The prospect of spending possibly 85 years in prison is a frightening thing! Just ask Mobile County License Commissioner Kim Hastie. Well known by now is the 16-count grand jury indictment handed down to her last week. A federal grand jury found Hastie and her deputy, Ramona Yeager, complicit in engaging in wire fraud, extortion and conspiracy. Almost immediately, supporters of Hastie came out en masse via TV and social media on her behalf, vociferously defending her integrity and sincerity. But her guilt or innocence will be determined at a later time by a jury of her peers.

Throughout 2014, Alabama has seen several notable and sensational grand jury indictments. In October, Mike Hubbard, the speaker of the house and arguably one of the most politically powerful people in Alabama today, was indicted by a Lee County grand jury on 23 counts of public corruption. As in Kim Hastie’s case, many have spoken out in support of the embattled legislator, and accusations of political malfeasance and machinations have been tossed about as the driving force in securing the indictment against Hubbard. The veracity of these conjectures remain to be seen.

Earlier in the year, two other legislators, State Reps. Greg Wren and Barry Moore — allies of Hubbard — were indicted on charges stemming from the same investigation. Rep. Wren pled guilty to his charge, and Rep. Moore was found not guilty Oct. 30 of all four counts levied against him.

Even the great state of Texas made headlines with the indictment of Republican Gov. Rick Perry. Perry was indicted by a Travis County grand jury for abuse of power in regards to his role in attempting to force Travis County District Attorney, Rosemary Lehmberg, to resign after her DUI arrest, which led to a guilty plea.

However, the indictment of Perry has been seen as so blatantly politically motivated and such a naked misuse of the legal system, even many Democrats are crying foul. The oft-repeated phrase, “a prosecutor can indict a ham sandwich if he or she wants to” can often seem to many as a truism.

I point out these high-profile indictments to stress the fact that grand jury indictments are handed down all the time. Both deservedly and in the most frivolous of circumstances. It is the latter which makes the situation in Ferguson, Missouri so egregious.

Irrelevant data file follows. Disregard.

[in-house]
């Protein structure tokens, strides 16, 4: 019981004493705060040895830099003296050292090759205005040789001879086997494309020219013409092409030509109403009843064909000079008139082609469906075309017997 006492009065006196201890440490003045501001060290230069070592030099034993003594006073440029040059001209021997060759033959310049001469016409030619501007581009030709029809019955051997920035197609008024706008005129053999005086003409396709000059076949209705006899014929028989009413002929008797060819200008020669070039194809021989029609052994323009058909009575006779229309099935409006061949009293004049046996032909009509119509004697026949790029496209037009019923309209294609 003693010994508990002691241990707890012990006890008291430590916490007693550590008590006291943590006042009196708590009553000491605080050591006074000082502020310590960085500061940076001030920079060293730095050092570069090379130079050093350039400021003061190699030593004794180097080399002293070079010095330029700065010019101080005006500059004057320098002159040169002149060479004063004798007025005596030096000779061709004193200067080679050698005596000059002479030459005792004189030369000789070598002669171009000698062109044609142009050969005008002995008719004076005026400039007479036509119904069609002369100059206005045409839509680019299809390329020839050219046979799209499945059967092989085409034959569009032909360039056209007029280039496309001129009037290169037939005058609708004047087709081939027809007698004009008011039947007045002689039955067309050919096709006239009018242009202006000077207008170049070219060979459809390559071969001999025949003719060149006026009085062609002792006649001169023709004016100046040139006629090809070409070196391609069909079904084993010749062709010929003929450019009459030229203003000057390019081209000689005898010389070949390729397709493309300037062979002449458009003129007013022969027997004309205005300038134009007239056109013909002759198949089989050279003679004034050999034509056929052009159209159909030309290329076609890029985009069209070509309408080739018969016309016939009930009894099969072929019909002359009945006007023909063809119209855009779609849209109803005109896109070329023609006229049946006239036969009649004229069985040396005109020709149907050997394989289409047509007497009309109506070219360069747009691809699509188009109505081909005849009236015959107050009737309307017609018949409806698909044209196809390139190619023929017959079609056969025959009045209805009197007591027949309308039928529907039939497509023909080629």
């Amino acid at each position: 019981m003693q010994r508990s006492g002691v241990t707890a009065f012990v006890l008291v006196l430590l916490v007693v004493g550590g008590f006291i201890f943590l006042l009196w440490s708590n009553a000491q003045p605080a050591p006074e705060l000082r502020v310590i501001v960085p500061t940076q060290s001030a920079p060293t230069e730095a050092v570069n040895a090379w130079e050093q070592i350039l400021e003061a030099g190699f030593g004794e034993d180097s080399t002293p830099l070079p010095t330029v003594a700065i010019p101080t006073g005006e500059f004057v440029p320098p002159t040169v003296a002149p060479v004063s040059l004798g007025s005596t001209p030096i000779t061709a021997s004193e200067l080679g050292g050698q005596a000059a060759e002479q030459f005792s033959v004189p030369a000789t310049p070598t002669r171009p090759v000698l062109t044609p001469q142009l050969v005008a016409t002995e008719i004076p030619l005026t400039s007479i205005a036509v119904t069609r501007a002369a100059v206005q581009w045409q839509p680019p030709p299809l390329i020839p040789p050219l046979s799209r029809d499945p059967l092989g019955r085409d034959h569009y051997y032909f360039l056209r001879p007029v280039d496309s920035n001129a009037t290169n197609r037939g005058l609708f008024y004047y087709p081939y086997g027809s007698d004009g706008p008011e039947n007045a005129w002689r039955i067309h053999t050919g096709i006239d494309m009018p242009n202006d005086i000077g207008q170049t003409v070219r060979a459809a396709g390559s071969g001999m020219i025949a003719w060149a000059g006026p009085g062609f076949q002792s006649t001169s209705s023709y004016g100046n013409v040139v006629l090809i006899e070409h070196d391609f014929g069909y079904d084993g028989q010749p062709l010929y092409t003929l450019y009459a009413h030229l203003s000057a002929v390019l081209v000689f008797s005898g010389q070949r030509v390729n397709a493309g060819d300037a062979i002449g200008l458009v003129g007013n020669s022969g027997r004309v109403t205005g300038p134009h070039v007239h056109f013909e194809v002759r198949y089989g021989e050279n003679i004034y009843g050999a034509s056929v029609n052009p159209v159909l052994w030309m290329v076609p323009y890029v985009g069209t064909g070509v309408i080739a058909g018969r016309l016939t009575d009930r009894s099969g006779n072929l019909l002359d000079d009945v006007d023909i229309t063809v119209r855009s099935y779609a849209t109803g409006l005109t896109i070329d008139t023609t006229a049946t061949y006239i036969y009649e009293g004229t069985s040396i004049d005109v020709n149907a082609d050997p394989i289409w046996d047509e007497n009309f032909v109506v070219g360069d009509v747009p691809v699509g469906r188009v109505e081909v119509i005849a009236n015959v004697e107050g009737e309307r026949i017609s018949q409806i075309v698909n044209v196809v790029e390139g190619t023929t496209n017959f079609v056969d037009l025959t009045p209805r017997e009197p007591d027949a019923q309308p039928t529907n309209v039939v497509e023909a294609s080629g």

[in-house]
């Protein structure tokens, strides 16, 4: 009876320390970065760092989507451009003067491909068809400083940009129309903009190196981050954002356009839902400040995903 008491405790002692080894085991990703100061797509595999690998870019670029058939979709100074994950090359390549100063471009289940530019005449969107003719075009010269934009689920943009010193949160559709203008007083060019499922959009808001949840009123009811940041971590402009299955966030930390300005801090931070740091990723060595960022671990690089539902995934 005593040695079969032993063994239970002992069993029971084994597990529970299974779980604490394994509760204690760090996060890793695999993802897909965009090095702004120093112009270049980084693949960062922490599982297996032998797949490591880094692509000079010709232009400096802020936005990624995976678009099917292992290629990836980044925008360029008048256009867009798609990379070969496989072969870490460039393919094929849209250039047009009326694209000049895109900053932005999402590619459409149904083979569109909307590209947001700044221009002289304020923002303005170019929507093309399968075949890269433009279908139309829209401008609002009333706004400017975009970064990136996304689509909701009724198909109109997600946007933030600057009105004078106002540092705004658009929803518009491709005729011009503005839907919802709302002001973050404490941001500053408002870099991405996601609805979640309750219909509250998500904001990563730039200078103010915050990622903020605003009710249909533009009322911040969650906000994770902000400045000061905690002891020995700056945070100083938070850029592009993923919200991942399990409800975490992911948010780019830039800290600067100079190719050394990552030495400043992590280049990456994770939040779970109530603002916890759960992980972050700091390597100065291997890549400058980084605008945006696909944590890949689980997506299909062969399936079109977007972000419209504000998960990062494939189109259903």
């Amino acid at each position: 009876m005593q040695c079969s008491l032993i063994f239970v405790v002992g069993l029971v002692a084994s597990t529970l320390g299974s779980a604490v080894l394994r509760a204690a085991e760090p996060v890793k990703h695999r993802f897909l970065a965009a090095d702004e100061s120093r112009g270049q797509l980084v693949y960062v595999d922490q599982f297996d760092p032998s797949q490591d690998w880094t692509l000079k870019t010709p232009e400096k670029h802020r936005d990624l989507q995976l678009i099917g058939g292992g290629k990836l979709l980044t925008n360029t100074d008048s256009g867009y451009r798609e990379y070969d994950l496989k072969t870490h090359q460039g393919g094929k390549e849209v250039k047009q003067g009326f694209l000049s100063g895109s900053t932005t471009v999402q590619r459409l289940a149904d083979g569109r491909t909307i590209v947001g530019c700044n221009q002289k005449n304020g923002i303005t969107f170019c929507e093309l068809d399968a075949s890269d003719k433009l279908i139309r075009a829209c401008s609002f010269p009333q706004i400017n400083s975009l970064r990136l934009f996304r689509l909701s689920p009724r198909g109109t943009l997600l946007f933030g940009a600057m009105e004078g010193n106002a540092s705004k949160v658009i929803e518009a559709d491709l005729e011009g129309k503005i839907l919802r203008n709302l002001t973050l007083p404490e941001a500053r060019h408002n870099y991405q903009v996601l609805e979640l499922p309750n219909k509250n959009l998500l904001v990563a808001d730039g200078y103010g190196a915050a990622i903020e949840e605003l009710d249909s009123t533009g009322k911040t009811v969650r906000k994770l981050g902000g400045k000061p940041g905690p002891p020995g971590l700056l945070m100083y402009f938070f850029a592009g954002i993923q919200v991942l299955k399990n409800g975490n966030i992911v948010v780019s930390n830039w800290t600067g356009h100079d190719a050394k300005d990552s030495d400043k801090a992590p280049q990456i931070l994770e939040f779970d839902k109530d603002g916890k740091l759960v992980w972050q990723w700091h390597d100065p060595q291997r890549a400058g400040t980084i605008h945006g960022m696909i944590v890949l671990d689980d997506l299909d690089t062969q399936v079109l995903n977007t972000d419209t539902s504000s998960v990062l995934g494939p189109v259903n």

St. Louis County prosecuting attorney, Bob McCulloch, in delivering the grand jury verdict, gave a verbose and rambling justification of the decision not to indict police officer Darren Wilson for the shooting death of unarmed 18-year-old Michael Brown. Concomitantly, he disparaged and castigated witnesses and testimony that implied Wilson’s actions were somehow questionable or led to Brown’s death being unjustifiable. Cursorily, he also proclaimed that any further investigative action against the officer should not be attempted.

Later, as I watched parts of Ferguson burn and rioters inflict massive destruction on live TV, I could not help but think how much of politics, and effective leadership in general, involves the use of good old common sense.

In a town as racially divided as Ferguson, with a police department that has often been seen, with good measure, of being exploitative and heavy-handed with the black population, and a prosecuting attorney who has had a history of skewing investigations of police brutality in favor of local law enforcement, someone should have had the wherewithal to say: let’s at least allow this situation to go to trial, if for no other purpose than to give the appearance of a fair process.

As we know, grand jury indictments are handed down in circumstances far less consequential, and we are content with allowing the legal process to play itself out in cases, be they trivial or not, through a jury trial. It stands to reason that someone in the state of Missouri, in St. Louis County, or in the city of Ferguson should have understood how the absence of an indictment would have been viewed by the majority of black residents in Ferguson.

This is not to condone the violence. It was counterproductive, misguided, and just plain wrong. But, such a reaction can be understood when placed in the context of the racially polarized situation and the fact that you had a faction of residents who already believed the justice system would not work in their favor, or would not act justly on their behalf. In their eyes, the lack of an indictment was proof or vindication of their faithlessness in the system.

To many protestors, the “Hands Up Don’t Shoot” chant is less a statement about the elevation or esteeming of Michael Brown, but more about the condemnation of a legal system they feel runs roughshod over the voiceless in Ferguson, and in minority communities across the country. Like the “I Can’t Breathe” protests over the chokehold death of black New York City resident Eric Garner by a NYPD police officer, these movements are not about making heroes or martyrs of the victims, but about speaking to systemic injustices that permeate certain communities.

When people feel voiceless, sometimes it’s good to let them know they are being heard. Political leaders in Missouri, in St. Louis County, and in the city of Ferguson had the opportunity to do that by allowing the shooting of Michael Brown to at least be examined by a jury trial. As with the George Zimmerman case, even if the residents had not gotten the verdict they hoped for, it could have been received without incident, as was the case upon Zimmerman’s acquittal.

Well did Albert Einstein say, “Peace cannot be kept by force, it can only be achieved by understanding.” We have got to learn to listen to and understand each other better.